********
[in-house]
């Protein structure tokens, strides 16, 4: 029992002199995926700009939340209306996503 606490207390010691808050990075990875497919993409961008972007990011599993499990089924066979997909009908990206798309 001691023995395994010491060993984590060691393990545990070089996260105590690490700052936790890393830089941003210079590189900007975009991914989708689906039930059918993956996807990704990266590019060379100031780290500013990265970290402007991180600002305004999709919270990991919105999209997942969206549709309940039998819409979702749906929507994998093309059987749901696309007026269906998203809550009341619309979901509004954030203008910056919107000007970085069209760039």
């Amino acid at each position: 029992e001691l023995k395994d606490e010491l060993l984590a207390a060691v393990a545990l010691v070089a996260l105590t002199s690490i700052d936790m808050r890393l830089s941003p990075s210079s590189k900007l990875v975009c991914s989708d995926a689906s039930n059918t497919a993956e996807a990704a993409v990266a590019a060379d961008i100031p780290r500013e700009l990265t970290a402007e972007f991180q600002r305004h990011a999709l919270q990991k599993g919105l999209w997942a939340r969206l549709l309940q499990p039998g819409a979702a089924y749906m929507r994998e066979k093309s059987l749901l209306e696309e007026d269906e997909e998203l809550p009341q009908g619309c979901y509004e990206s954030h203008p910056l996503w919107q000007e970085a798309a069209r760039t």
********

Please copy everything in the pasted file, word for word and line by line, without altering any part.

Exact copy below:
[in-house]
């Protein structure tokens, strides 16, 4: 029992002199995926700009939340209306996503 606490207390010691808050990075990875497919993409961008972007990011599993499990089924066979997909009908990206798309 001691023995395994010491060993984590060691393990545990070089996260105590690490700052936790890393830089941003210079590189900007975009991914989708689906039930059918993956996807990704990266590019060379100031780290500013990265970290402007991180600002305004999709919270990991919105999209997942969206549709309940039998819409979702749906929507994998093309059987749901696309007026269906998203809550009341619309979901509004954030203008910056919107000007970085069209760039």
């Amino acid at each position: 029992e001691l023995k395994d606490e010491l060993l984590a207390a060691v393990a545990l010691v070089a996260l105590t002199s690490i700052d936790m808050r890393l830089s941003p990075s210079s590189k900007l990875v975009c991914s989708d995926a689906s039930n059918t497919a993956e996807a990704a993409v990266a590019a060379d961008i100031p780290r500013e700009l990265t970290a402007e972007f991180q600002r305004h990011a999709l919270q990991k599993g919105l999209w997942a939340r969206l549709l309940q499990p039998g819409a979702a089924y749906m929507r994998e066979k093309s059987l749901l209306e696309e007026d269906e997909e998203l809550p009341q009908g619309c979901y509004e990206s954030h203008p910056l996503w919107q000007e970085a798309a069209r760039t």